“God Knows What You’re Going To Do Last Summer” – this is the second article in a series dealing with the major attributes ascribed by the religious to their god. (Part 1 was mistakenly entitled “We Are God” by N24 editors. It’s at http://www.news24.com/MyNews24/We-are-God-20131006)
The second great attribute accorded to Jehovah/Yahweh is omniscience, where he supposedly knows everything about the entire universe, past, present and future. He also apparently knows the outcomes of choices and decisions we will make in the future.
Christians have said that Jehovah knows the results of free will because he operates outside of time. This is how they reconcile the idea that we have absolute freedom of choice in all things, even those that change the course of history, with the idea that Jehovah’s foreknowledge of the choices implies predestination. Put another way, it means that the billions of years that pass within the universe are an instantaneous snapshot when perceived from outside of it.
I have to say that this is quite an interesting view. It certainly works as a model in that an analogy can be made that we all understand. We’ve all seen compression of a three-dimensional entity into a two-dimensional entity – it’s called a photograph. The third physical dimension in a scene i.e. depth, is reduced to zero and all items pile up on one another as if they’re right in front of the camera. Our minds fill in the context because we know the difference in size between a cow and a doorknob. So if you imagine time as that “third” dimension, it’s easy to see how it can be condensed down to zero and it seems as if all things happen simultaneously even though they’re separated by time and some events cause others. If you’re not getting this, don’t worry, it’s actually an explanation to atheists of how this Christian idea can be illustrated.
But what are the problems here? Causality is one of them and it impacts the freedom of choice. We are, after all, the sum total of our ageing physical bodies and our experiences, and at the instant that we make a choice, we make it based on the influences of those elements that make us up. A starving man steals because he’s hungry. A lonely person seeks solace in drink. A young mother declines a lucrative job offer to keep looking after her newborn. All these examples have something in common, namely the influence of each person’s body needs, emotions, which are a neural phenomenon, and hormones, which are chemical in nature. A truly free choice is one that is absent of any external influences, where we could choose one thing over another, or the other thing over the first. But when our actual choice mechanism in our minds is influenced by hormones, chemistry, situations, or blinded by love, it can not be a free choice.
Here’s an experiment. How can you demonstrate that a choice was free for you to make? Find a situation where you’re faced with one. Choose either option and live with it. Now, can you repeat that exact same situation so that you can repeat the choice in a different way to show that your choice was free? All the conditions, all the thoughts, all the factors that influenced your choice. Extremely unlikely. And there’s another factor that you cannot eliminate. To demonstrate your freedom of choice, you now have to choose the opposite of your first choice – you have to. But because of this, your second choosing is no longer free, your second choice is forced upon you by your first one. Tricky, eh?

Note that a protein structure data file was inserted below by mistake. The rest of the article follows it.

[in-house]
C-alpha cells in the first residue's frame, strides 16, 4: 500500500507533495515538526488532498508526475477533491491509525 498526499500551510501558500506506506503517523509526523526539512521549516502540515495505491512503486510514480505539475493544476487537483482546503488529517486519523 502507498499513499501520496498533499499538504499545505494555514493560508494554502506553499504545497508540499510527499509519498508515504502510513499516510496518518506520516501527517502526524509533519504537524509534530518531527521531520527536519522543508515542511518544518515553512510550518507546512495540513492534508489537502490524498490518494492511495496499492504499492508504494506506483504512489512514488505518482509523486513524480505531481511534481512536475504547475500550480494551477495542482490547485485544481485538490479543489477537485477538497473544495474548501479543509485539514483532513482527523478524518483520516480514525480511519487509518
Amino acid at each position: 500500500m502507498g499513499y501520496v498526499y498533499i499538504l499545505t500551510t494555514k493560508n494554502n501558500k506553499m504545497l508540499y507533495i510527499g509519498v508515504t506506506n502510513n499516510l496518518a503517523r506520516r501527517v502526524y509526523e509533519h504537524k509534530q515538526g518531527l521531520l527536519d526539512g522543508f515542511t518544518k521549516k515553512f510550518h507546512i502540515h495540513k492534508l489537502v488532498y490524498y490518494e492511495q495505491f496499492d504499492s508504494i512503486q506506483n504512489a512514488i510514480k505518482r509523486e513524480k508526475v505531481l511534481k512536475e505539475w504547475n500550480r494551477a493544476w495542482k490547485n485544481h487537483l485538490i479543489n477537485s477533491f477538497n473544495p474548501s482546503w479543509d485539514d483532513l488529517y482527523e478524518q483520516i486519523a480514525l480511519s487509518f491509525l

Another problem with the “outside of time and space” idea is that it’s far too easy to just say that God works outside time and space and can therefore have foreknowledge of a choice. Humans cannot conceive what “outside of time and space” can possibly mean, we have absolutely no way of imagining this in reality. Our thinking processes are totally programmed with those concepts because that’s the nature of the universe we live in. The very best we can do is create an analogy, as I did earlier, to try to visualize it. But we have no idea whether there can even be an “outside” to time and space. So that really is special pleading, asking the reader to take something on even more faith than the item of faith being discussed.
A far more believable basis for this dubious claim is based on the implications of the “theory of mind” (“The God Instinct” by evolutionary psychologist Jesse Bering explains this well; see a review at http://www.scilogs.eu/en/blog/biology-of-religion/2010-12-07/the-god-instinct-by-jesse-bering). To quote: “Religiosity started as a combination of human traits as especially agency detection, theory of mind and narrative constructions of meaning” – what this boils down to is that a central tool within religions is the idea of an omnipresent and omniscient agent that can know what you get up to, however secretly you do it. It’s a simple social control mechanism and the more strongly a faith cultivates it in its followers, the more the faithful feel compelled to adhere to the tenets of the faith. In short, it’s an imagined notion that binds you more strongly into the faith, and it’s very much in the interests of the leaders of the faith to cultivate this false idea. Check out Bering’s book – you’ll have your eyes opened.
Once again, as with omnipresence, omniscience is a case where christians don’t understand the implications of what they mean.
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